China naval chief says minor incident could spark war in South China Sea

0
98

China’s naval commander told his U.S. counterpart there is a risk of “a minor incident that sparks war” if the United States continues with its “provocative acts” in the South China Sea, the Chinese navy said on Friday.

Admiral Wu Shengli made the comments to U.S. chief of naval operations Admiral John Richardson during a video teleconference on Thursday, according to a Chinese naval statement.

The two officers held talks after a U.S. warship challenged China’s territorial assertions in the South China Sea on Tuesday by sailing within 12 nautical miles of one of Beijing’s man-made islands in the Spratly archipelago.

“If the United States continues with these kinds of dangerous, provocative acts, there could well be a seriously pressing situation between frontline forces from both sides on the sea and in the air, or even a minor incident that sparks war,” the statement paraphrased Wu as saying.

“(I) hope the U.S. side cherishes the good situation between the Chinese and U.S. navies that has not come easily and avoids these kinds of incidents from happening again,” Wu said.

Speaking earlier, a U.S. official said the naval chiefs agreed to maintain dialogue and follow protocols to avoid clashes.

Scheduled port visits by U.S. and Chinese ships and planned visits to China by senior U.S. Navy officers remained on track, the official said.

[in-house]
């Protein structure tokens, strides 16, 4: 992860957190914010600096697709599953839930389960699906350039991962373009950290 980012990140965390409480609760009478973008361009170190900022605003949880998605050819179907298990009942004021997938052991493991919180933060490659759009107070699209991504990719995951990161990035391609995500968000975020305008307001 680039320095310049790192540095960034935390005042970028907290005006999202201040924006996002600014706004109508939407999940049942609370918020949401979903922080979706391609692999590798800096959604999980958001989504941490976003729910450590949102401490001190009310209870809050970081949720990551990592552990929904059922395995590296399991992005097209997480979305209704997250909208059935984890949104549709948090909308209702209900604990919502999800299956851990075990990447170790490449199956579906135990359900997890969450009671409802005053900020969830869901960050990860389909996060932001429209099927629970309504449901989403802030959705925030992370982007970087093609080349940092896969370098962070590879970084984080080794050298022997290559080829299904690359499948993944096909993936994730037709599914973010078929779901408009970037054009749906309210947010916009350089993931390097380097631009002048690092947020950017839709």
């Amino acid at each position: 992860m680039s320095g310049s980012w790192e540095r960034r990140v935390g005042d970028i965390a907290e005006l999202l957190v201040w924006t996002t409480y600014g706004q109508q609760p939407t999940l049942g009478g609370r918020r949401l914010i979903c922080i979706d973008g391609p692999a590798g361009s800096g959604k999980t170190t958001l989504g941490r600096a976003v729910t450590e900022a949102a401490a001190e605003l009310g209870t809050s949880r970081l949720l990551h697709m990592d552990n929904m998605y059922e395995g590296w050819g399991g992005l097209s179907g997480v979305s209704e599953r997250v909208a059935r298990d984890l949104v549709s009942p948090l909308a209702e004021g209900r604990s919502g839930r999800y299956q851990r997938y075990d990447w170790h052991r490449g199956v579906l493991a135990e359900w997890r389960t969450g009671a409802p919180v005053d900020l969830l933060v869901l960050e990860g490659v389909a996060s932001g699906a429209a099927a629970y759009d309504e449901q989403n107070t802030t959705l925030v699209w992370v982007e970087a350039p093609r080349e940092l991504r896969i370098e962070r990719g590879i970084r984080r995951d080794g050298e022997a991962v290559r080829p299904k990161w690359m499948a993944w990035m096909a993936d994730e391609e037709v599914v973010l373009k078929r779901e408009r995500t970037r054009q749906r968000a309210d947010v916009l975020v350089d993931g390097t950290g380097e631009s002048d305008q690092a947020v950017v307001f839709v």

“None of that is in jeopardy. Nothing has been canceled,” said the official.

Both officers also agreed on the need to stick to protocols established under the Code for Unplanned Encounters at Sea (CUES).

“They agreed that it’s very important that both sides continue to use the protocols under the CUES agreement when they’re operating close to keep the chances for misunderstanding and any kind of provocation from occurring,” said the official.

Beijing has rebuked Washington for sending a guided-missile destroyer close to Subi Reef.

A U.S. Navy spokesman stressed Washington’s position that U.S. freedom of navigation operations were meant to “protect the rights, freedoms, and lawful uses of the sea and airspace guaranteed to all nations under international law”.

The U.S. patrol on Tuesday was the most significant U.S. challenge yet to territorial limits China claims around its artificial islands in one of the world’s busiest sea lanes.

(Reporting by Ben Blanchard and Wini Zhou; Writing by Dean Yates; Editing by Paul Tait)

LEAVE A REPLY

Please enter your comment!
Please enter your name here